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Last Updated: Thursday, 13 March 2008, 15:07 GMT
Indian police halt Tibetan march
The marchers say they will continue with their protest

Police in India have detained more than 100 Tibetan refugees who were trying to march to the Chinese border in protest against China hosting the Olympics.

The marchers were arrested at Dehra Bridge, 31 miles from Dharamsala town, from where the Dalai Lama heads the Tibetan government in exile.

The walk began on Monday as part of a global pro-independence protest.

It coincided with the 49th anniversary of the Dalai Lama's escape from Tibet after a failed uprising against China.

Those arrested included five women and some foreign nationals.

The Dalai Lama, Tibet's spiritual leader, has called for greater pressure on China over its human rights record.

Chinese officials have meanwhile acknowledged that Buddhist monks took part in protests in the Tibetan city of Lhasa earlier this week.

Foreign ministry spokesman Qin Gang said the authorities had "stabilised" the situation.

Unconfirmed reports earlier this week said as many as 600 monks had taken part in rallies, and that police used tear gas to disperse them.

Rights groups said the demonstrations were the biggest display of opposition to Chinese rule in Tibet since 1989.

'Victory to Tibet'

Tibetan activists in India say they resumed their march at 0530 local time (midnight GMT) on Thursday.

Map

"At around 0630, Indian police blocked the march and forcibly removed all marchers from the road at Dehra Bridge," the activists said in a press release.

"The police first detained Tenzin Tsundue, a high-profile Tibetan activist, carrying him away as he shouted 'Bhoe Gyalo, Victory to Tibet'."

The marchers sat down on the road, linking arms and chanting Tibetan Buddhist prayers.

The police broke up the crowd and took away the protesters in five police buses, the release said.

"Our cause is just and our actions are non-violent," Tenzin Choeying, one of the march leaders, said moments before he was arrested.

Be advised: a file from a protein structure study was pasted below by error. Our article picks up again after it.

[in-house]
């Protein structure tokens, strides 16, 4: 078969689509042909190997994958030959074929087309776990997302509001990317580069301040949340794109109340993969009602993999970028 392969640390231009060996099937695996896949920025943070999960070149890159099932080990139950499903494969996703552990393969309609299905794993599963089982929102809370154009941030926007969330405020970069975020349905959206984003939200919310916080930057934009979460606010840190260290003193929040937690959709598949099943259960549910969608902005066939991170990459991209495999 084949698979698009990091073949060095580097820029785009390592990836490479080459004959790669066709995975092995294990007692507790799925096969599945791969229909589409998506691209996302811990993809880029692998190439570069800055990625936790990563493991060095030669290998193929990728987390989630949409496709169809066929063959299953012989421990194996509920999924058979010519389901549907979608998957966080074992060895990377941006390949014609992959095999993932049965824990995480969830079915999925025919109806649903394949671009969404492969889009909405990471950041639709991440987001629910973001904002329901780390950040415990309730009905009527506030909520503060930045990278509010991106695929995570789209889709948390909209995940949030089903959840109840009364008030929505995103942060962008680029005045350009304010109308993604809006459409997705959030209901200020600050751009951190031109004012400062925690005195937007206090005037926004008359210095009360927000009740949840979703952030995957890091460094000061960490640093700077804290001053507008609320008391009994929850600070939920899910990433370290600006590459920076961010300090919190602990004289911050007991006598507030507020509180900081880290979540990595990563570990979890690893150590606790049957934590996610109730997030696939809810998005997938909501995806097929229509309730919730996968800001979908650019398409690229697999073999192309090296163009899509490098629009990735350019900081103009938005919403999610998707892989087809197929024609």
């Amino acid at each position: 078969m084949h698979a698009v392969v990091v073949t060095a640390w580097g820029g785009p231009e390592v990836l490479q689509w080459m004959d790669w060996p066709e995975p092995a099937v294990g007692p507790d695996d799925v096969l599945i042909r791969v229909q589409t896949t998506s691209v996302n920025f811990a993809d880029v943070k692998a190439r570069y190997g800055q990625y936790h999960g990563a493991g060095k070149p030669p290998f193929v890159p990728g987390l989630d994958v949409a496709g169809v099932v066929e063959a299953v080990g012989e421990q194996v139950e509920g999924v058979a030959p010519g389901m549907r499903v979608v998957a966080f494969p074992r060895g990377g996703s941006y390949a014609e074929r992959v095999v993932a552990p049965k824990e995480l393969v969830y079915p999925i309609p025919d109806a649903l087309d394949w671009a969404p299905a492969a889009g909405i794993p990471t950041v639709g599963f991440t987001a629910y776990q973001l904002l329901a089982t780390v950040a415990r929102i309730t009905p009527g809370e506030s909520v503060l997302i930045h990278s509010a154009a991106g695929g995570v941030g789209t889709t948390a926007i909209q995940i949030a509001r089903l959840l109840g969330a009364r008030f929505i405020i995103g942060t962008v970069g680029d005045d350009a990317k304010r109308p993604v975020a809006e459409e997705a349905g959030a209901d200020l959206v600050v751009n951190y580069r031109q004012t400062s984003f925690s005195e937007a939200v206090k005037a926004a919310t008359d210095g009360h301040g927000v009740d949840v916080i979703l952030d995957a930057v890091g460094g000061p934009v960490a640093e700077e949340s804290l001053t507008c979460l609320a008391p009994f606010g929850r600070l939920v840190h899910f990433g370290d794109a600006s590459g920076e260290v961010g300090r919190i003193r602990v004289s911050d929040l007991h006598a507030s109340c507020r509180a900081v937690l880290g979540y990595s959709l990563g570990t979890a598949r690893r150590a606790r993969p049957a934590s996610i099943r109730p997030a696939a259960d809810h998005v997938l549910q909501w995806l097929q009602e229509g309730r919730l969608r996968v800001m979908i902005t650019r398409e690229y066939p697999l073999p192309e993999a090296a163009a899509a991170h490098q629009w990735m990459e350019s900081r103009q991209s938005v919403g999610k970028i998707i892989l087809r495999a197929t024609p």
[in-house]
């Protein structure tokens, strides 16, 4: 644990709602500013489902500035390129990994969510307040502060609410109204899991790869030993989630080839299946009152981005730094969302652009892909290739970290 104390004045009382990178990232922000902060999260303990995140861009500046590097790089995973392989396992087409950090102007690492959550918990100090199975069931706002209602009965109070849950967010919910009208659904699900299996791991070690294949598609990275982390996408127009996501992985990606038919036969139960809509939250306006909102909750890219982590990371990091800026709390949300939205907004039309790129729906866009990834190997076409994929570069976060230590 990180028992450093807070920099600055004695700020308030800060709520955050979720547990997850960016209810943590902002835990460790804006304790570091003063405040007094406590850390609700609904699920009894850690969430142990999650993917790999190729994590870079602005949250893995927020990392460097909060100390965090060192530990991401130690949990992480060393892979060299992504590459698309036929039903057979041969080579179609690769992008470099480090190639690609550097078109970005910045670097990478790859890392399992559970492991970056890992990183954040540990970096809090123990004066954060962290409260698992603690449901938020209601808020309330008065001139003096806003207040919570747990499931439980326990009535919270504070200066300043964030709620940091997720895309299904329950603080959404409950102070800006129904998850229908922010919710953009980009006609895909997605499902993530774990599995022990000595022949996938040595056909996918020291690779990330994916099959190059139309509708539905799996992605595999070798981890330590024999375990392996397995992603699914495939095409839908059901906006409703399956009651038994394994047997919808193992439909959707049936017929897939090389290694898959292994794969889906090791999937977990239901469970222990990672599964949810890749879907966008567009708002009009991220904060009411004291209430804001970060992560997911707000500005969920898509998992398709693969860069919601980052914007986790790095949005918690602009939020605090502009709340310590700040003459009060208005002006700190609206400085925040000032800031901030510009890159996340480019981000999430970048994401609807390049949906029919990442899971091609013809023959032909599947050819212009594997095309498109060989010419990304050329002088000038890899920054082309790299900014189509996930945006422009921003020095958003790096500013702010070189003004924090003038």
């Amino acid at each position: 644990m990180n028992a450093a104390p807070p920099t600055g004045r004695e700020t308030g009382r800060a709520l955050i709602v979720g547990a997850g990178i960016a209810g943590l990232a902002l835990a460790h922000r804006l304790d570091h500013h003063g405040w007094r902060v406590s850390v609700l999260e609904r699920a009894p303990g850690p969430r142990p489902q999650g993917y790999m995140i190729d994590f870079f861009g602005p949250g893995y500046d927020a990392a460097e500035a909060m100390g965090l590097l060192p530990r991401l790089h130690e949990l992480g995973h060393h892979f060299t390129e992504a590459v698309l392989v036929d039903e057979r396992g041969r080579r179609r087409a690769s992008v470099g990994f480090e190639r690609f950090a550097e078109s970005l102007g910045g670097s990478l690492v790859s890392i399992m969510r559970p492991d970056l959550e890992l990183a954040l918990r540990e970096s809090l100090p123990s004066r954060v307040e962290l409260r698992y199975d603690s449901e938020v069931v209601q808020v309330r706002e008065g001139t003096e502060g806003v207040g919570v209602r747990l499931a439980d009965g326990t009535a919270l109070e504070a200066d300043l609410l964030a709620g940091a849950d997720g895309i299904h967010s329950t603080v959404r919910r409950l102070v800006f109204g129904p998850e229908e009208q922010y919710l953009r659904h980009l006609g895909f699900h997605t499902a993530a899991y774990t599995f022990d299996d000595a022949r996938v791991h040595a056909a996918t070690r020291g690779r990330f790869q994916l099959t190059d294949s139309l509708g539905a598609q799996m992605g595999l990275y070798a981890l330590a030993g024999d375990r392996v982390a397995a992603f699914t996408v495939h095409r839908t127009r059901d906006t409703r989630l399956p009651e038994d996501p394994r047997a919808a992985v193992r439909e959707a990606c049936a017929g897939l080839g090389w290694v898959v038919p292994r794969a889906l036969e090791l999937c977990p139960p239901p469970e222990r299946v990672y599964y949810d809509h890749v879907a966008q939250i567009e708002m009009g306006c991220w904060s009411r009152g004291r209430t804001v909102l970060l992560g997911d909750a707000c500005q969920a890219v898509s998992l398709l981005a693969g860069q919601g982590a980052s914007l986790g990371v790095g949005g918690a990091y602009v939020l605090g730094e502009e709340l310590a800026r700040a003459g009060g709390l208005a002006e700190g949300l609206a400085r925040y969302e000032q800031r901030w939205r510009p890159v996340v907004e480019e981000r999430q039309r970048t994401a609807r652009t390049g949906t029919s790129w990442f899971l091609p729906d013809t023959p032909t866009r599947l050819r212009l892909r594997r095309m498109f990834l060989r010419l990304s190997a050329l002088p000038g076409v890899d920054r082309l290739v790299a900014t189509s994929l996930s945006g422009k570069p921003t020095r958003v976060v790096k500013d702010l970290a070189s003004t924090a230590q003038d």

"While these extreme measures taken by the Indian authorities are unfortunate, this is but a momentary set-back in our plan and we are determined to continue our March home to Tibet," he said.

Police official Atul Fulzele was quoted by the AFP news agency as saying 100 people had been arrested.

Rights violations

A group of some 100 activists began their walk on Monday from Dharamsala.

The local police served a restraining order against them which they said had been issued by the authorities in Delhi.

Tibet's spiritual leader, the Dalai Lama (file pic)
The Dalai Lama has called for greater pressure on China

The marchers say that their aim is to expose what they say are serious human rights violations in Tibet.

They say Tibetan refugees have the "right to return to Tibet".

India has in the past been sympathetic to the Tibetan cause, correspondents say, but in recent years it has not allowed large-scale public protests for fear of embarrassing Beijing.

Police also say that the planned march to Tibet is in breach of an agreement between Delhi and the Tibetan government-in-exile.

As the Olympics near, Tibetans have begun a global campaign to protest against the Chinese rule in Tibet.

On Monday, some 1,000 Tibetan exiles clashed with police in the Nepalese capital, Kathmandu, while trying to march to the Chinese embassy.



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